Rabbit Lets You Watch Videos With Friends, No Matter Where They Are

Netflix, Hulu, and YouTube all let you watch whatever you want, whenever you want. But if you wanted to watch with friends or family, you had to figure out when and where to meet in real life. Rabbit fixes that with a browser-based video chat service that lets you watch whatever you want with friends, no matter where they are.

The uses aren't just limited to video. Rabbit's creators say the software is great for sharing documents, playing games, co-browsing with a friend, or text chatting if someone doesn't have a microphone handy. All you do is hop on to Rabbit's website using Chrome or Opera (sorry, Firefoxers and Safariers), allow access to your camera and microphone, and use the browser-within-a-browser inside the Rabbit window to go wherever you want. If you've ever used remote login or screen sharing software, you'll know the drill.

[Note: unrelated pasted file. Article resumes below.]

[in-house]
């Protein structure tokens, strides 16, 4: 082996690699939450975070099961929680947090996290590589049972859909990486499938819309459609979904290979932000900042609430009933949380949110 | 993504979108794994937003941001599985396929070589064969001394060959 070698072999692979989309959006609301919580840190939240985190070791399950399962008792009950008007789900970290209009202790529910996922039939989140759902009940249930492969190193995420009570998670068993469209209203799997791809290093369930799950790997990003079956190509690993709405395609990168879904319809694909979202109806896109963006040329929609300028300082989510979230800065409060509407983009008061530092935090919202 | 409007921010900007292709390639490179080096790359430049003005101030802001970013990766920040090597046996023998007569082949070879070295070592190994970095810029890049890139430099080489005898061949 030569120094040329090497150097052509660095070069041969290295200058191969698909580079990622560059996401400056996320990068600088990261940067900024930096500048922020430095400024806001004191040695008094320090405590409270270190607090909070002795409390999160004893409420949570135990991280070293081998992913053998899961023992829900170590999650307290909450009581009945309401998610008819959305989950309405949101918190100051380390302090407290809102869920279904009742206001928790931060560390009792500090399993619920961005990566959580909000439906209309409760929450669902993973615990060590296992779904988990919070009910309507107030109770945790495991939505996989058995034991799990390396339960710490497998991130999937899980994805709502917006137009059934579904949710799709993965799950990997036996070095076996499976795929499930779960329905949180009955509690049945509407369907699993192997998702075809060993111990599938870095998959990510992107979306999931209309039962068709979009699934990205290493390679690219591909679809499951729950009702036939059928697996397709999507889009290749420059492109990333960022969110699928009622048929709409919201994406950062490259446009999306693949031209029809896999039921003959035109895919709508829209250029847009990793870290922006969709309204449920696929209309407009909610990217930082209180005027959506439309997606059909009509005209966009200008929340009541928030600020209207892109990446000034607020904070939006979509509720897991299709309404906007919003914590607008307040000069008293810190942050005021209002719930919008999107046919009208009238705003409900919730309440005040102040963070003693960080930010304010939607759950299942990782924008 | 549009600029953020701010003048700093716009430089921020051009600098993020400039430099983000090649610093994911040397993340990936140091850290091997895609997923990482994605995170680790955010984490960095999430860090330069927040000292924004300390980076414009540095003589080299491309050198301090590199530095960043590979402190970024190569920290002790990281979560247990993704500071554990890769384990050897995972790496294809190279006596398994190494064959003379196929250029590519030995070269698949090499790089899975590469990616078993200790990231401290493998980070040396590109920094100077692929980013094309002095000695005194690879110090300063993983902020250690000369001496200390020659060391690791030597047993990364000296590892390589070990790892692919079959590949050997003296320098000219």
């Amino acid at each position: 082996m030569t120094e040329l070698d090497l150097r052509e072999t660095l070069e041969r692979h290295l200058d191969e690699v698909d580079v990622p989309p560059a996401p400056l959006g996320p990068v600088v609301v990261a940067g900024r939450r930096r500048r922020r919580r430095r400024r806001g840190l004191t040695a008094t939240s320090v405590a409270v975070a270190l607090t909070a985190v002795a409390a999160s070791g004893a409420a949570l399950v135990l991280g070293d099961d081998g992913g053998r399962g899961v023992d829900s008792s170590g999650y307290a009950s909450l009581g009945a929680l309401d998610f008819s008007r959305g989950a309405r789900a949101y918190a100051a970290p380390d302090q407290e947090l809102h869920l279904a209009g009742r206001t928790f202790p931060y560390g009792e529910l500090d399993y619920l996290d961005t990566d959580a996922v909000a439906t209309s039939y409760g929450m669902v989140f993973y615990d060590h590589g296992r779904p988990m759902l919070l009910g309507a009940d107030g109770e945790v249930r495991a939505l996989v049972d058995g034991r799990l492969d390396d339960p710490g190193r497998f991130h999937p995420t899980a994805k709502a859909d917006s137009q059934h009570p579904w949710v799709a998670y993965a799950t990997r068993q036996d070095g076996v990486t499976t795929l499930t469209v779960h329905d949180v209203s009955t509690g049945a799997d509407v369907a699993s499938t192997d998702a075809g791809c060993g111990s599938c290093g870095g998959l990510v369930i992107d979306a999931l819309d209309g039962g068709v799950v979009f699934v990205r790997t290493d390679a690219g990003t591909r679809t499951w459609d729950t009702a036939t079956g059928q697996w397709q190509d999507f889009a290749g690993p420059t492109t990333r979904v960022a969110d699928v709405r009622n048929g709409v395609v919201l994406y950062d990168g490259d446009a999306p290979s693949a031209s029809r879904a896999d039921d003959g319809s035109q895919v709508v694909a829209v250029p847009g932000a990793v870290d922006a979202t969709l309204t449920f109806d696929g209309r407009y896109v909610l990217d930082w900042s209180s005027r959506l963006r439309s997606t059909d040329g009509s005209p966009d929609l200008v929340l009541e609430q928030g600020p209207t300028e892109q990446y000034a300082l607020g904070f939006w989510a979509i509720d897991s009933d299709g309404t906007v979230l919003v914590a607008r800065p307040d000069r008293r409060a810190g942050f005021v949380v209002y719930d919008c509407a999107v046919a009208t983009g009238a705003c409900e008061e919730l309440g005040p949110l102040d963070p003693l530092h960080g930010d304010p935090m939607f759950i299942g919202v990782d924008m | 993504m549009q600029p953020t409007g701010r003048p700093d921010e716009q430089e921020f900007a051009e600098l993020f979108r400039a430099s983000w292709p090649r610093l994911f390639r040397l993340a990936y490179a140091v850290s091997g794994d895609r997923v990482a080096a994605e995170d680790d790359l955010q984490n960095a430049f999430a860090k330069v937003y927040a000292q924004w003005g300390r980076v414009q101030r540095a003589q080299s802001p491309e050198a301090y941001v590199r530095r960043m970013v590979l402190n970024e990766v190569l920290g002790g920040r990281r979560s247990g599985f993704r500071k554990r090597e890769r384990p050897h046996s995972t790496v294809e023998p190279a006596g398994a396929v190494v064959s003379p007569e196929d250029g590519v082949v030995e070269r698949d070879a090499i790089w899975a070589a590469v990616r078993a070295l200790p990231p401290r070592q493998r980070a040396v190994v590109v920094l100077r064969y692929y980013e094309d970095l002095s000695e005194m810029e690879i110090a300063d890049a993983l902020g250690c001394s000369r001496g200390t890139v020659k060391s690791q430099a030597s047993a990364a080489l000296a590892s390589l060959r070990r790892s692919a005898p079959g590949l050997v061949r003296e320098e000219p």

(That's me above, subjecting Gizmodo's Jamie Condliffe to a dirt bike jumping video he probably had zero interest in, but was polite enough to endure. Thanks Jamie!).

Rabbit Lets You Watch Videos With Friends, No Matter Where They Are

Me and Gizmodo's Kelsey Campbell-Dollaghan, just sayin' hi with Rabbit's text chat window. The little remote control icon next to the volume slider gives control of the browser.

Send your Rabbit chat room's URL to up to nine friends, and they'll immediately pop in—no signing up or creating an account required. You can hand off browser control to anyone in the room using the remote control icon (red when you're in charge, grey when control is up for grabs, disappears when someone else is controlling), and everyone sees the same thing at the same time.

In use, there's no noticeable lag in voice or videochat, though clicks in the miniature browser inside the Rabbit window lagged ever so slightly. It wasn't crippling in any way, just delayed by a half beat. Not really bothersome.

The service is available immediately at Rabbit's website. You'll need to be using Chrome or Opera, and it'll ask for permission to use your camera and mic (obviously). Now you don't have to wait for your far-flung friends to all be in one place to catch up on Netflix.